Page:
The Harvest Market Festival in Underhill, Vermont is an annual favorite for people of all ages.
The annual Underhill Harvest Festival just keeps getting bigger and expanding every year. It has changed quite a bit in the past 10 years with many more vendors in the field behind the United Church. The harvest market also extends further along the roadside in both directions. One of the top draws (as always) is the apple cider and donuts.
The Underhill Harvest Market is also one of the top things to see and do in Vermont
If you haven’t tried the Italian sausage and burgers you’ve truly missed out. As one of the first food areas at the harvest festival as you arrive, the aroma of barbecue will captivate your senses and make you forget about silly things like calories. Unless you have a spouse with you with a critical eye, like my wife!
One of the most popular places to visit at the harvest festival is the “soup tent” which has an endless, revolving selection of soups and stews of ALL kinds. Everything from vegetables soup to venison stew!
Before one of you wise guys on Facebook asks the obvious question…
No, the pretty girl in the photo above is not winking at me. If that were the case, my wife who was nearby would have neutered my chicken nuggets!
I shot this quick video for my wife who told me not to eat too much at the festival and to buy her something nice. Being that I’m a guy (and a Vermonter as well), I interpreted that as “spaghetti sauce”. I do have to admit that it was wonderful sauce!
There is simply no shortage of food and this massive tent below, strategically located in the midst of everything is impossible to ignore and just plain tempting. From a variety of pies to t-shirts and maple cotton candy, there is simply much more than anyone could eat in one day.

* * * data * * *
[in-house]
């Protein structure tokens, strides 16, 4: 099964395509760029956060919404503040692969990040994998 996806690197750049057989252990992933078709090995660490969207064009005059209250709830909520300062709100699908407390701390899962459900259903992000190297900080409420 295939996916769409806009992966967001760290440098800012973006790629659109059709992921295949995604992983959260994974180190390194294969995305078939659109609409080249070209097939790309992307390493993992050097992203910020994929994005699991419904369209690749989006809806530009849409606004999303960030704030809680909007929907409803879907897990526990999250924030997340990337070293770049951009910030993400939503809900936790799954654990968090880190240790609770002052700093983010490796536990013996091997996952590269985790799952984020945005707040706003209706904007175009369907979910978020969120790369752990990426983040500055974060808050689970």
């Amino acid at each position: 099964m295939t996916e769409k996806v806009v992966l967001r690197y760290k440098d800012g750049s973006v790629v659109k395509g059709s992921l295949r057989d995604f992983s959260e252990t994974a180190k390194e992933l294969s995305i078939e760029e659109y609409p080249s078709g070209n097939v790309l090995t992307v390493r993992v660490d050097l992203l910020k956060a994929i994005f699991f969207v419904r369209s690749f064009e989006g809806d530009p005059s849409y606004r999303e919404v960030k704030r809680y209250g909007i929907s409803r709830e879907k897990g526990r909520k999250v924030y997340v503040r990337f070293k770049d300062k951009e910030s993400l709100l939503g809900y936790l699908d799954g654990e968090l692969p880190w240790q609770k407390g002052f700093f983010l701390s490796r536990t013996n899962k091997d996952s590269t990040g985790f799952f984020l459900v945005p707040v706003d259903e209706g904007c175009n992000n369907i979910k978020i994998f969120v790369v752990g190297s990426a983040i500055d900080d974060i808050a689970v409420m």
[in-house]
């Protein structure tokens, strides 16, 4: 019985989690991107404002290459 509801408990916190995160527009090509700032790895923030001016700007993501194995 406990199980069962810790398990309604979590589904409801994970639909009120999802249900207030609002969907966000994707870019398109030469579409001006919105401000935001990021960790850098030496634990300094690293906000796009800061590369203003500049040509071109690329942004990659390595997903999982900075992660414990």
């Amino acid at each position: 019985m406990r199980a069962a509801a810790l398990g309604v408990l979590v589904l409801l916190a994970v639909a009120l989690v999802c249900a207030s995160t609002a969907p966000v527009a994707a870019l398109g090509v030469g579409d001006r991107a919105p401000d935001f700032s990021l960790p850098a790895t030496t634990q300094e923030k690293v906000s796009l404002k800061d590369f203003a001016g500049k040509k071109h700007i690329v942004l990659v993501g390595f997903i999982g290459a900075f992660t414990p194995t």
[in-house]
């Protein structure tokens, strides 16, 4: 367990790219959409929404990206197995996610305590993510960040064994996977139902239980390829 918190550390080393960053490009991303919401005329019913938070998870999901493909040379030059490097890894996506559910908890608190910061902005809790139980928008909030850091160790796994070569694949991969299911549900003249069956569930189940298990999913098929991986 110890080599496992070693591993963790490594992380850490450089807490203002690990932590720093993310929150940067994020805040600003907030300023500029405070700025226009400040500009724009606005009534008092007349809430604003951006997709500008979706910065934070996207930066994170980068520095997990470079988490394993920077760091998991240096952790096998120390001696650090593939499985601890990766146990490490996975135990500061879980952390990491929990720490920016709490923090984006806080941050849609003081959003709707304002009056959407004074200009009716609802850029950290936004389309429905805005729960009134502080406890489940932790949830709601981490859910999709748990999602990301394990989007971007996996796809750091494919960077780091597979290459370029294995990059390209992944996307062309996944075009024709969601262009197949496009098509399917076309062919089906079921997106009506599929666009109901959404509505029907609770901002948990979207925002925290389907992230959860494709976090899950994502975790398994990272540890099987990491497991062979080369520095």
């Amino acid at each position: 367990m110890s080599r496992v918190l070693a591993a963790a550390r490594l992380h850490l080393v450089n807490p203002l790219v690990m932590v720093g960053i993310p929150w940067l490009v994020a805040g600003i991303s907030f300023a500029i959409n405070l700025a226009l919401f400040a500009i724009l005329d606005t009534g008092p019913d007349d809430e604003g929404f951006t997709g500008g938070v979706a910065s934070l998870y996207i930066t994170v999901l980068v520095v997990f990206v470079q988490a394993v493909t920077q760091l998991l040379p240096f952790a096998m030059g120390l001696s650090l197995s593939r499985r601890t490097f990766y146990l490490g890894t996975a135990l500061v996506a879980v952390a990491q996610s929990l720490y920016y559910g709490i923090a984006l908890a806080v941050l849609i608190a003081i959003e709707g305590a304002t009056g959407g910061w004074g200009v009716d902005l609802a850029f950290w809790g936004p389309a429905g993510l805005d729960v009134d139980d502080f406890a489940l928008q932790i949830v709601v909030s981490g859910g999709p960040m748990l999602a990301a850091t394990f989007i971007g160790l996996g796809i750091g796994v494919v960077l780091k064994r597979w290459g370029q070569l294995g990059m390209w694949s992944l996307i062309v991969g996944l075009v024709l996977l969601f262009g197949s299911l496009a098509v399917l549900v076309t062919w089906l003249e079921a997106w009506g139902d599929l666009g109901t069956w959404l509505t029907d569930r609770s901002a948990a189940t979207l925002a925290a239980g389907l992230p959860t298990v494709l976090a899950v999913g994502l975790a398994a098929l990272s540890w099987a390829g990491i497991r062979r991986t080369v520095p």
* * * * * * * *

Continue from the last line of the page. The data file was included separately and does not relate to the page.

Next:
“No french fries for you!!!”
For the first time in 10 years, I was restricted from partaking in the french fries, by my wife. She has all the finesse of the “soup nazi” made famous on Seinfeld. Damn.
Here’s a video walk through taken on Sunday, September 25, 2016. A cool, crisp autumn day in the midst of perfection. As busy as it appears, this is much calmer than it would have been on the Saturday, preceding it. My wife and I were lucky to find a place to park, fairly close by. If you arrive at the Underhill Harvest Market on a Saturday it’s nearly impossible to find a place to park for nearly a mile along the roadside. Fortunately, there is a shuttle service that runs from the elementary school and Mills Riverside Park.
The Underhill Harvest Market is traditionally one of the first events of autumn, fall foliage festivals and events in Vermont. It goes without saying that it’s most likely one of the best. Enjoyed by people of all ages, with plenty to see and do, it’s simply a great way to spend a cool, crisp fall day in Vermont.
The autumn foliage colors seem to be arriving later every year. In the past, there have been some very colorful red and orange hues peering out over the hills, upon the busy harvest market proceedings. However, the colorful pumpkins and mums are always a welcome sight amidst the arts and crafts.
As you walk around the grounds of the harvest market, the Underhill United Church is the epicenter and holds a kitchen downstairs, with a variety of fresh baked cookies and arts and crafts in an adjacent hall. Upstairs in the church you will likely find a musical performance either inside the church or in the area just outside, under a tent.
If you’ve never been to the Underhill harvest market festival then you’ve missed one of northern Vermont’s biggest and best fall foliage events. It’s held around the last weekend of September, each year so if you didn’t attend this year, now you have no excuse for next year. Just kidding, of course. You will love it! Just ask this guy…
Update 2021: This article was written about 10 years ago. Since then, the Underhill Harvest Festival has grown substantially with much more traffic and people to maneuver around. Like anything else, there’s something both good and bad about this. Lines to get food are much longer, many more people are selling things along side of the road and the whole “feel” of the original Harvest Festival isn’t what it used to be. Your opinion might be different but I actually preferred it the way it was back around 2010.